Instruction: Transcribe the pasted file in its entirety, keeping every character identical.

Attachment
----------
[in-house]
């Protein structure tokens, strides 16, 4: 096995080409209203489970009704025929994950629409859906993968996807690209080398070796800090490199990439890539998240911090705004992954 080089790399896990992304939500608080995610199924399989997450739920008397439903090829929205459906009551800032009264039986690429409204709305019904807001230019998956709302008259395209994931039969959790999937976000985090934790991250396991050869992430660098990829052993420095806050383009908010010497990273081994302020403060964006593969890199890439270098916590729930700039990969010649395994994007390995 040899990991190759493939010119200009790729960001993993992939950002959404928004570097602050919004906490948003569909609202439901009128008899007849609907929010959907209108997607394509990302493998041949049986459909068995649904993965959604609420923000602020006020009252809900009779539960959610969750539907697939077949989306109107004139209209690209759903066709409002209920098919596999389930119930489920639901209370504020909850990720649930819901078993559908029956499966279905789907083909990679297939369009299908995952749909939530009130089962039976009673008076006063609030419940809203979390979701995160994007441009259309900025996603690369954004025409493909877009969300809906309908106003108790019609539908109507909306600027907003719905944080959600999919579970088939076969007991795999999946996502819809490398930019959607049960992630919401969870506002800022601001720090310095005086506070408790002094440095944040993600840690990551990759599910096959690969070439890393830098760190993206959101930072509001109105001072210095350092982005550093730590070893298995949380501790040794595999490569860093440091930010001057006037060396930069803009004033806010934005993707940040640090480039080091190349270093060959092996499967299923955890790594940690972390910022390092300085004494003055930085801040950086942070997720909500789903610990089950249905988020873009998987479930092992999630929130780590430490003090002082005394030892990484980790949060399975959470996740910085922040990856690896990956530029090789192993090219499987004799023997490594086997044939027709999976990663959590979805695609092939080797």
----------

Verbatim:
[in-house]
């Protein structure tokens, strides 16, 4: 096995080409209203489970009704025929994950629409859906993968996807690209080398070796800090490199990439890539998240911090705004992954 080089790399896990992304939500608080995610199924399989997450739920008397439903090829929205459906009551800032009264039986690429409204709305019904807001230019998956709302008259395209994931039969959790999937976000985090934790991250396991050869992430660098990829052993420095806050383009908010010497990273081994302020403060964006593969890199890439270098916590729930700039990969010649395994994007390995 040899990991190759493939010119200009790729960001993993992939950002959404928004570097602050919004906490948003569909609202439901009128008899007849609907929010959907209108997607394509990302493998041949049986459909068995649904993965959604609420923000602020006020009252809900009779539960959610969750539907697939077949989306109107004139209209690209759903066709409002209920098919596999389930119930489920639901209370504020909850990720649930819901078993559908029956499966279905789907083909990679297939369009299908995952749909939530009130089962039976009673008076006063609030419940809203979390979701995160994007441009259309900025996603690369954004025409493909877009969300809906309908106003108790019609539908109507909306600027907003719905944080959600999919579970088939076969007991795999999946996502819809490398930019959607049960992630919401969870506002800022601001720090310095005086506070408790002094440095944040993600840690990551990759599910096959690969070439890393830098760190993206959101930072509001109105001072210095350092982005550093730590070893298995949380501790040794595999490569860093440091930010001057006037060396930069803009004033806010934005993707940040640090480039080091190349270093060959092996499967299923955890790594940690972390910022390092300085004494003055930085801040950086942070997720909500789903610990089950249905988020873009998987479930092992999630929130780590430490003090002082005394030892990484980790949060399975959470996740910085922040990856690896990956530029090789192993090219499987004799023997490594086997044939027709999976990663959590979805695609092939080797």